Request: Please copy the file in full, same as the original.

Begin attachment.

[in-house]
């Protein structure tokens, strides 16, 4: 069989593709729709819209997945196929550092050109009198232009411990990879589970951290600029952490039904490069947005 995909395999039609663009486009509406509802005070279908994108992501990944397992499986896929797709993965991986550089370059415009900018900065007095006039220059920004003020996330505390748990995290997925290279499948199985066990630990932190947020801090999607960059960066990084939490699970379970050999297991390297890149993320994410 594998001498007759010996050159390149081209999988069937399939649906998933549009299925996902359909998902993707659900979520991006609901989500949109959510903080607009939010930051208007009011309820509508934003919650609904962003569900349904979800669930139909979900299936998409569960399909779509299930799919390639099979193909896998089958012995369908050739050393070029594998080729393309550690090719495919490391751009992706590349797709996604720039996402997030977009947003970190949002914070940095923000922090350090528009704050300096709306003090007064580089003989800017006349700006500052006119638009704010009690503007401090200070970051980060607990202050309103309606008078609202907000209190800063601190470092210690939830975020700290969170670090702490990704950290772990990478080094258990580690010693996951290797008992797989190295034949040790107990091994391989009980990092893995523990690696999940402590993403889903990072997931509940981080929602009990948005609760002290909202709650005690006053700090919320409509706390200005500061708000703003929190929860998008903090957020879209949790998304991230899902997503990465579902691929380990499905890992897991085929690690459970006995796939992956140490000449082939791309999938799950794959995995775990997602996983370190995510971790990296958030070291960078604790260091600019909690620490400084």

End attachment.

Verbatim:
[in-house]
């Protein structure tokens, strides 16, 4: 069989593709729709819209997945196929550092050109009198232009411990990879589970951290600029952490039904490069947005 995909395999039609663009486009509406509802005070279908994108992501990944397992499986896929797709993965991986550089370059415009900018900065007095006039220059920004003020996330505390748990995290997925290279499948199985066990630990932190947020801090999607960059960066990084939490699970379970050999297991390297890149993320994410 594998001498007759010996050159390149081209999988069937399939649906998933549009299925996902359909998902993707659900979520991006609901989500949109959510903080607009939010930051208007009011309820509508934003919650609904962003569900349904979800669930139909979900299936998409569960399909779509299930799919390639099979193909896998089958012995369908050739050393070029594998080729393309550690090719495919490391751009992706590349797709996604720039996402997030977009947003970190949002914070940095923000922090350090528009704050300096709306003090007064580089003989800017006349700006500052006119638009704010009690503007401090200070970051980060607990202050309103309606008078609202907000209190800063601190470092210690939830975020700290969170670090702490990704950290772990990478080094258990580690010693996951290797008992797989190295034949040790107990091994391989009980990092893995523990690696999940402590993403889903990072997931509940981080929602009990948005609760002290909202709650005690006053700090919320409509706390200005500061708000703003929190929860998008903090957020879209949790998304991230899902997503990465579902691929380990499905890992897991085929690690459970006995796939992956140490000449082939791309999938799950794959995995775990997602996983370190995510971790990296958030070291960078604790260091600019909690620490400084």